36 Hours in Steamboat Springs


About 70 miles north of the I-70 corridor that feeds Colorado’s busiest ski areas, Steamboat Springs seems removed from the usual luxury designer shops and rampant condo development so often seen in ski towns these days. Local craftsmen, artists, brewers and restaurant owners lend indie flare to the town’s main street, lined mostly with early-20th-century buildings. Supplementing Steamboat’s “champagne powder” and Western appeal, improvements at Steamboat Ski Resort by its owner, Alterra Mountain Company — which also owns Deer Valley in Utah, and Squaw Valley Alpine Meadows in California in its 14-resort portfolio — include a new gondola that shortens the ride from 12 to less than 10 minutes and boosts capacity 38 percent to 3,600 people an hour. Given Steamboat’s in-town diversions, hot springs and variety of winter sports (including snowshoeing and biking), many visitors come without Alpine ambitions. The town makes it easy even for those without a car — free buses circulate nearly every 10 minutes in winter between downtown and the ski resort, supplemented by ride-sharing services.

To adjust to the climate and altitude, take in the stunning surroundings with a snowshoe hike on the trails around Fish Creek Falls about four miles east of town. Rent a pair of snowshoes from downtown’s Straightline Sports ($10) and head out to watch the ice climbers at the frozen falls before ascending the steep trails shared by local dog walkers and trail runners. If you’re in the mood for skiing, wait until darkness falls. Visitors landing early at Yampa Valley Regional Airport can night-ski for free at Steamboat Ski Resort by showing their airline boarding pass at the ticket window.

Steamboat Springs calls itself Bike Town USA, largely for road, mountain and commuter biking in the snowless months. In the winter, cyclists turn to fat-tire bikes that grip the snow. Test your balance, your quads and your lungs fat biking, as it is known, at the Haymaker Nordic Center, a seasonal golf course that turns into a groomed cross-country ski area in the winter. Haymaker also grooms 10 kilometers of single-track trails specifically for fat biking, which allows cyclists to stay atop the compacted routes or risk a soft landing in deep powder (two-hour bike rental $19; trail pass $20 to $22).

Native Americans came to the Yampa Valley for its mineral springs long before the early 19th-century French trappers who, according to legend, mistook the gurgling water for a chugging ship and named the area Steamboat Springs. The most natural setting for a spa, Strawberry Park Hot Springs, about a 40-minute drive from downtown, dams up several naturally fed pools, whose temperatures range from about 101 to 105 degrees (admission from $15). For chills, bathers jump into the icy river adjoining the pools or roll in snowbanks. Be aware that the springs are adult-only and clothing optional after dark. Since the mountainous road requires a four-wheel-drive vehicle, take a shuttle with Sweet Pea Tours ($45, including transportation and springs admission). If you’re a lap-swimmer or traveling with children, hit the newly expanded Old Town Hot Springs, which has 25-yard lanes and, in a separate pool, water slides, all heated by the downtown Heart Spring (admission $18).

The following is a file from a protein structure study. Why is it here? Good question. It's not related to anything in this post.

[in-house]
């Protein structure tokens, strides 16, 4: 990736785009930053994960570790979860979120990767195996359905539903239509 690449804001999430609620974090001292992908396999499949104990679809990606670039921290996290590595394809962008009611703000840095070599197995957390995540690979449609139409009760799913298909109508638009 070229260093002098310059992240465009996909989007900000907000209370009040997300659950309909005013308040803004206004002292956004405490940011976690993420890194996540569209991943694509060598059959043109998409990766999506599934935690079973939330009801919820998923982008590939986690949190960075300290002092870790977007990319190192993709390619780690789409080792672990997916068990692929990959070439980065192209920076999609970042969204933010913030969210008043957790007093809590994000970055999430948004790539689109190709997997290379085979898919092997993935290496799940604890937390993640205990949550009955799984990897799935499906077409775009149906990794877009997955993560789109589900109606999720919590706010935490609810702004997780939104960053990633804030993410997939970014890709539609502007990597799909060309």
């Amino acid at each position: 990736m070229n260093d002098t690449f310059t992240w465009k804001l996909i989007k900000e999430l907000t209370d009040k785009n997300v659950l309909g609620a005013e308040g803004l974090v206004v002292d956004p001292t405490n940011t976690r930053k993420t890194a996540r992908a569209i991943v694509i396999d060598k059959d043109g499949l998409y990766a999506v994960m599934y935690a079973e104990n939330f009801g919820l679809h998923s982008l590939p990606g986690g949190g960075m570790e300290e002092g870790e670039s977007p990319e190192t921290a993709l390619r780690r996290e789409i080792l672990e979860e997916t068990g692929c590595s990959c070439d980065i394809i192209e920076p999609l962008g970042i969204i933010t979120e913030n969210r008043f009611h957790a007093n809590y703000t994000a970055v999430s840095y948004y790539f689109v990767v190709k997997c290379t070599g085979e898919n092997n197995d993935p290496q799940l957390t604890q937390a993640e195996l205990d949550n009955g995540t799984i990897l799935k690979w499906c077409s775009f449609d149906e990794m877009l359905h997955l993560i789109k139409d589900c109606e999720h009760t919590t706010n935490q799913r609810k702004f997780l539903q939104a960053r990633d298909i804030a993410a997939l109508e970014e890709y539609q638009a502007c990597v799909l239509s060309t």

Don’t leave town without dining at one of the popular Rex’s Family of Restaurants, which masters a portfolio of cooking styles, from convivial Mexican at Salt & Lime to Mediterranean small plates at the romantic Laundry Kitchen & Cocktails. For pre-ski sustenance, hit Rex’s downtown Creekside Café, a cozy breakfast and lunch spot where the servers are quick with coffee refills. The kitchen specializes in eggs Benedict, offering seven varieties. including the BAT, with bacon, avocado and tomatoes ($15), alongside filling breakfast burritos ($13.29) and chile- or bacon-infused Bloody Marys ($9).

At 2,965 acres spread over six peaks, with runs nearly split between intermediate (42 percent) and advanced (44 percent), Steamboat Ski Resort is an explorer’s destination known for powder stashes in its glades (lift tickets from $115). Wherever you ski, by 11 a.m. take a break and make your way to the Taco Beast, a snowcat-cum-food-truck (check @TacoBeastSBT on Twitter for its location). The menu of four taco varieties includes elk chorizo and beef barbacoa ($5 each). Save room for esquites, roast corn mixed with sour cream,, queso fresco and spices ($5). Eat to the beats broadcast over speakers at the pop-up patio in the snow, furnished with picnic tables and camp chairs. The kitchen shuts down when the tacos sell out, usually around 1 p.m., when thirsty crowds ski down to T Bar at Steamboat, a self-described “dive bar” at the base of the mountain.

Across the street from the Old Town Hot Springs, next to a bus stop for the ski base and within walking distance of all the shops, restaurants and parks downtown, the Rabbit Ears Motel caters to the car-free as much as the budget-tight. Breakfast is included, which guests frequently supplement with groceries from the coop next door. Rooms from $119; rabbitearsmotel.com.

Those who prefer to stay at the ski base have a range of options, including the slope-front Steamboat Grand, home to a generous pool and two hot tubs (rooms from $97; steamboatgrand.com). There are also many rental condos here listed on Airbnb, including a one-bedroom condo near a gondola that delivers guests to the mountain base, three hot tubs, a pool and fire pits ($329; airbnb.com).


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